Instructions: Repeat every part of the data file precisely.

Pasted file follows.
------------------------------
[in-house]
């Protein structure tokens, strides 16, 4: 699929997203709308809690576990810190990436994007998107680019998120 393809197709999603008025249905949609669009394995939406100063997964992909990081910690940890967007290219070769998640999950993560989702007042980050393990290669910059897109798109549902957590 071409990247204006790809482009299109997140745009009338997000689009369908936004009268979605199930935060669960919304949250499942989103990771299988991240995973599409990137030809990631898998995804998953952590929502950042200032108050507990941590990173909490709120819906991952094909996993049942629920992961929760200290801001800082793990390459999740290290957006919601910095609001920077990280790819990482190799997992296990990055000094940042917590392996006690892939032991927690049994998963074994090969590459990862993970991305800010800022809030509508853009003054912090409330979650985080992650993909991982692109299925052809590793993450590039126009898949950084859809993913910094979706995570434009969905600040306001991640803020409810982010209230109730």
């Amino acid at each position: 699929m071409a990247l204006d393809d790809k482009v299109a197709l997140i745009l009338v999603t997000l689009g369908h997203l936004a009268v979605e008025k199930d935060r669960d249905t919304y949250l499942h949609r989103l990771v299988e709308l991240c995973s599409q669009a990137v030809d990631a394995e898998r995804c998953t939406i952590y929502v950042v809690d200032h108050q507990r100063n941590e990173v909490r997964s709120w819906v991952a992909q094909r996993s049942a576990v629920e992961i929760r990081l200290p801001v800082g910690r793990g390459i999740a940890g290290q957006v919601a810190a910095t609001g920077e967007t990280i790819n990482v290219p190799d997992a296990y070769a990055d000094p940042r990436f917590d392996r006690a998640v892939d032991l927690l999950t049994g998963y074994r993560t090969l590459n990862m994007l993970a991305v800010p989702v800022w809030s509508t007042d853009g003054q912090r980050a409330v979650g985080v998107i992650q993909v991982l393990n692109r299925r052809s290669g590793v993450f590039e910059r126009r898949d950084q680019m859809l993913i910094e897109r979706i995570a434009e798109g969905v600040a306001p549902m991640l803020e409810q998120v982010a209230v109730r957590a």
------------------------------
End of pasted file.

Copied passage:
[in-house]
């Protein structure tokens, strides 16, 4: 699929997203709308809690576990810190990436994007998107680019998120 393809197709999603008025249905949609669009394995939406100063997964992909990081910690940890967007290219070769998640999950993560989702007042980050393990290669910059897109798109549902957590 071409990247204006790809482009299109997140745009009338997000689009369908936004009268979605199930935060669960919304949250499942989103990771299988991240995973599409990137030809990631898998995804998953952590929502950042200032108050507990941590990173909490709120819906991952094909996993049942629920992961929760200290801001800082793990390459999740290290957006919601910095609001920077990280790819990482190799997992296990990055000094940042917590392996006690892939032991927690049994998963074994090969590459990862993970991305800010800022809030509508853009003054912090409330979650985080992650993909991982692109299925052809590793993450590039126009898949950084859809993913910094979706995570434009969905600040306001991640803020409810982010209230109730």
């Amino acid at each position: 699929m071409a990247l204006d393809d790809k482009v299109a197709l997140i745009l009338v999603t997000l689009g369908h997203l936004a009268v979605e008025k199930d935060r669960d249905t919304y949250l499942h949609r989103l990771v299988e709308l991240c995973s599409q669009a990137v030809d990631a394995e898998r995804c998953t939406i952590y929502v950042v809690d200032h108050q507990r100063n941590e990173v909490r997964s709120w819906v991952a992909q094909r996993s049942a576990v629920e992961i929760r990081l200290p801001v800082g910690r793990g390459i999740a940890g290290q957006v919601a810190a910095t609001g920077e967007t990280i790819n990482v290219p190799d997992a296990y070769a990055d000094p940042r990436f917590d392996r006690a998640v892939d032991l927690l999950t049994g998963y074994r993560t090969l590459n990862m994007l993970a991305v800010p989702v800022w809030s509508t007042d853009g003054q912090r980050a409330v979650g985080v998107i992650q993909v991982l393990n692109r299925r052809s290669g590793v993450f590039e910059r126009r898949d950084q680019m859809l993913i910094e897109r979706i995570a434009e798109g969905v600040a306001p549902m991640l803020e409810q998120v982010a209230v109730r957590a």